SAN DIEGO (KGTV) - Veterinarians in the downtown area are seeing a rise of the disease Giardia.
One vet told 10News they're seeing about one case every day.
It hit Ashley Tonelli's dog, Maverick, last week.
"He just hasn't been the same," she told 10News.
According to the VCA Hospitals website, Giardia is an infection caused by a parasite. It causes diarrhea in dogs, but is rarely fatal.
According to the VCA, "the stool may range from soft to watery, often has a greenish tinge to it, and occasionally contains blood. Infected dogs tend to have excess mucus in the feces. Vomiting may occur in some cases."
Other symptoms could include fever and a loss of energy. But in many cases, no symptoms show up at all.
It's passed through feces or drinking contaminated water. Tonelli believes both are to blame for the outbreak downtown.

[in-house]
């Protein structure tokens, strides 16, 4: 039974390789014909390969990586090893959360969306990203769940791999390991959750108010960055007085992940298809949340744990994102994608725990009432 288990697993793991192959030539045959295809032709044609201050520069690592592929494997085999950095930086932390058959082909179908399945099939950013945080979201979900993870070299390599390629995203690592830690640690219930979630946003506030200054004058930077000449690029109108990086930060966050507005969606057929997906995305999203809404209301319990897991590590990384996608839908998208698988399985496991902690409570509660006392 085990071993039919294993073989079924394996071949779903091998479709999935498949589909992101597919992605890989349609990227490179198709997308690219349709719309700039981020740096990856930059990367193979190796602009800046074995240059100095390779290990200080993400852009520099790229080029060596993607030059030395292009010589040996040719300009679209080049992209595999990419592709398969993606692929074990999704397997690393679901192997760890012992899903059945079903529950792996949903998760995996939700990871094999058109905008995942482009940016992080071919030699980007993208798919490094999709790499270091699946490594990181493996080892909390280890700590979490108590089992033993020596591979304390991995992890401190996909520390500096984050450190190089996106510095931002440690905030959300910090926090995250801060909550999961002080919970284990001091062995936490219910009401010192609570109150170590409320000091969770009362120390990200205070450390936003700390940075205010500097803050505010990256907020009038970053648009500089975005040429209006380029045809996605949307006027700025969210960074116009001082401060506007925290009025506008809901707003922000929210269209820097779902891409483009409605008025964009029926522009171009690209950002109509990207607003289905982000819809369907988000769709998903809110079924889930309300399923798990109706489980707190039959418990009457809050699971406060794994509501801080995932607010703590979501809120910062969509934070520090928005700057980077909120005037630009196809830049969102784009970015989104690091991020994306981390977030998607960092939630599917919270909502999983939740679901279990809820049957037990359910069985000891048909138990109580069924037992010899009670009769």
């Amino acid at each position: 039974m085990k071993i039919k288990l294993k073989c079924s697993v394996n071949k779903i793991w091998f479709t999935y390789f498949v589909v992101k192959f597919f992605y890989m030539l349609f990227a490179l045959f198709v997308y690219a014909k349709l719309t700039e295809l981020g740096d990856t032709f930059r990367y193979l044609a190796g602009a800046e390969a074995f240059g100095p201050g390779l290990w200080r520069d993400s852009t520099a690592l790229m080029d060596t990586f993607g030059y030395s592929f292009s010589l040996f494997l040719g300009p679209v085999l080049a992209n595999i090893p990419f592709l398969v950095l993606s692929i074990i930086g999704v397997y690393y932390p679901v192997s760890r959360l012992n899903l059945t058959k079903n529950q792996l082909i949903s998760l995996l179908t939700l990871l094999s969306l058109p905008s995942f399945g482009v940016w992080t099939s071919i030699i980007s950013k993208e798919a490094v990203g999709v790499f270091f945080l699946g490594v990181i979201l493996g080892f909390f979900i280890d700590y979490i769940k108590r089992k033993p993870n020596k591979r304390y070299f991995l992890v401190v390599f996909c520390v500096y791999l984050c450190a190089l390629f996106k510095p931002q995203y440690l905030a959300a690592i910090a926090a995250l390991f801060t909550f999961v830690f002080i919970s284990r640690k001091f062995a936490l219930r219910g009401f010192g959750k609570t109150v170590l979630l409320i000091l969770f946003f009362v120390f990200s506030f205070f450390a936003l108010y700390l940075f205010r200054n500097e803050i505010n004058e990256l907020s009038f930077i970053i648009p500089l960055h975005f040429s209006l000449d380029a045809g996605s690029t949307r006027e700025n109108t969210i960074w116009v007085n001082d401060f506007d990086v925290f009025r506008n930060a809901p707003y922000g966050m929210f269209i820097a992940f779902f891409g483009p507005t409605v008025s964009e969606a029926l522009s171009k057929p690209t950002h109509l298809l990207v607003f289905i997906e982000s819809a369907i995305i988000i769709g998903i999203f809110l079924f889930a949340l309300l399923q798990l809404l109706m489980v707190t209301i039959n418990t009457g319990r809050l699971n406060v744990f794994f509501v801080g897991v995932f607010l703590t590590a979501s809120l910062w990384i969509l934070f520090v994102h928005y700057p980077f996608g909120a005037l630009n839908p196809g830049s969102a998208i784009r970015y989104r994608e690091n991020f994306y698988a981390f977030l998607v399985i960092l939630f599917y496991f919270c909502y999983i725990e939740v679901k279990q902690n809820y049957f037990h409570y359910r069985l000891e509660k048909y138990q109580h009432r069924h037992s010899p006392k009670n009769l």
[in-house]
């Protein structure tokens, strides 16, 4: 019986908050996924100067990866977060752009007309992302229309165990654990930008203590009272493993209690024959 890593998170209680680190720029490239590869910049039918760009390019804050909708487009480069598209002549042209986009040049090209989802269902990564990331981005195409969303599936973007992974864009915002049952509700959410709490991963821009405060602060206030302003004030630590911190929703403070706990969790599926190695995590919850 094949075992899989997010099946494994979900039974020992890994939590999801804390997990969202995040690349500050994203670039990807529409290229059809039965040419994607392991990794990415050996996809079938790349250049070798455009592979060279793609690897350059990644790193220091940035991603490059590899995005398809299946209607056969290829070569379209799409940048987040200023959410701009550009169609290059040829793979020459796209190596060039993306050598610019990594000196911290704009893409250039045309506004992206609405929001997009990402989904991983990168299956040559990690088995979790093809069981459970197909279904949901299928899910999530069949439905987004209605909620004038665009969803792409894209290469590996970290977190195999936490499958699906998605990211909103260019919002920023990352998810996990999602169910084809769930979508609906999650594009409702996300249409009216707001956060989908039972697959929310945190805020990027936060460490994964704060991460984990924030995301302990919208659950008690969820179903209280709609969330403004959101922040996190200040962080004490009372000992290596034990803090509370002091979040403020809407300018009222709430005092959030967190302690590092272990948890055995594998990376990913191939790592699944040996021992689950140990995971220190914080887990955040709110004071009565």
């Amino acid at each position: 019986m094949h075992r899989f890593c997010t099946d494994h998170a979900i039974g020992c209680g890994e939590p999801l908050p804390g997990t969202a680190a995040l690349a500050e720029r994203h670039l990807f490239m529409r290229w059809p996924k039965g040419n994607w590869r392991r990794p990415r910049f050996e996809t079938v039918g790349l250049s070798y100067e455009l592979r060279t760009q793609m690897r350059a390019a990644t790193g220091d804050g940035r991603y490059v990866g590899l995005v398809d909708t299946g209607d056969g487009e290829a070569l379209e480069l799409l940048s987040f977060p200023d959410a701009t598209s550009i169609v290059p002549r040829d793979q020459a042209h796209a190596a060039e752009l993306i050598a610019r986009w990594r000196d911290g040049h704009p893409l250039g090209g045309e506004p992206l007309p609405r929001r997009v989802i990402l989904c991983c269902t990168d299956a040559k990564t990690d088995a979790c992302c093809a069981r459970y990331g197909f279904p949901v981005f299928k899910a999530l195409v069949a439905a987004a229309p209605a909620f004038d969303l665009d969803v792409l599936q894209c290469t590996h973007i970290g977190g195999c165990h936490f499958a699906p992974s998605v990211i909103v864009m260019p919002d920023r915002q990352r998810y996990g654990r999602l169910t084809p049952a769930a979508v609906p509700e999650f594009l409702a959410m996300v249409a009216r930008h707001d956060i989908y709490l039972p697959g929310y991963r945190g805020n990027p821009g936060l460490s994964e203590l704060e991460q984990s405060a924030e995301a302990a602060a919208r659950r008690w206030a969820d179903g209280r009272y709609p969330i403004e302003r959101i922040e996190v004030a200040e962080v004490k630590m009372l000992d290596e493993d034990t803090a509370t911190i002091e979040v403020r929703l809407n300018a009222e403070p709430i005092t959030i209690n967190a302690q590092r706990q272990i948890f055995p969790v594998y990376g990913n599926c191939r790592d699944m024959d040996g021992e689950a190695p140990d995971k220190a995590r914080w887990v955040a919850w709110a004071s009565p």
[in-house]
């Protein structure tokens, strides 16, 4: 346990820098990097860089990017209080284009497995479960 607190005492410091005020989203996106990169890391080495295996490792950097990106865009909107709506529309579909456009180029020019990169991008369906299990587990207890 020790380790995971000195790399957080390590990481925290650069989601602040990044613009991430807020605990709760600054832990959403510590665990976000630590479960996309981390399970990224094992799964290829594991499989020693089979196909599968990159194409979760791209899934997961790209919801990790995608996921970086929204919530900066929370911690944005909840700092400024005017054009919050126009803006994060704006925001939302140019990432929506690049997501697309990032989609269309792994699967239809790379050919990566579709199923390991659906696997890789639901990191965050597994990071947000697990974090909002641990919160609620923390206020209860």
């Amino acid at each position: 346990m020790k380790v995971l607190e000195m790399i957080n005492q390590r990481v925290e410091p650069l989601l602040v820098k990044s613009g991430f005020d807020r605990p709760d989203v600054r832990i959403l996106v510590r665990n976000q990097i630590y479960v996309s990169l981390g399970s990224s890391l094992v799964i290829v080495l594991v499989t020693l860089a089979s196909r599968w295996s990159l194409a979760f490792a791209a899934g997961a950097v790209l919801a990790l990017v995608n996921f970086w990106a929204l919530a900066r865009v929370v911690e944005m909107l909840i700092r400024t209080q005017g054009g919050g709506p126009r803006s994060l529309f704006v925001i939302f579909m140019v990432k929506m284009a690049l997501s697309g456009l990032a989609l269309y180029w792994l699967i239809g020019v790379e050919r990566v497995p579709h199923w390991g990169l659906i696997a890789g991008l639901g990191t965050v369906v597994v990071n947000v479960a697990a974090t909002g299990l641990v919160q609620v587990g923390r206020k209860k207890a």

"You can't take a few steps downtown without seeing it," she says of dog waste. Tonelli says she sees a lot of people who don't clean up after their pets.
"The city has bags on every corner," she says.
Communal water bowls are also an issue downtown. As businesses try to be more dog friendly, they may be doing more harm than good. Bowls of water left on patios and in doorways can spread the disease if an infected dog drinks out of it.
"It's such a nice gesture and it's horrible that something like this can ruin that for dogs," says Tonelli. "I'm definitely going to think twice before letting my dog drink from them again."
Vets can do a fecal test to determine if pets are carrying the disease. However, the parasite can be in a dog's stool and not result in any symptoms. Some vets recommend only treating it if your dog becomes ill. The most common drugs used to treat Giardia are fenbendazole and metronidazole.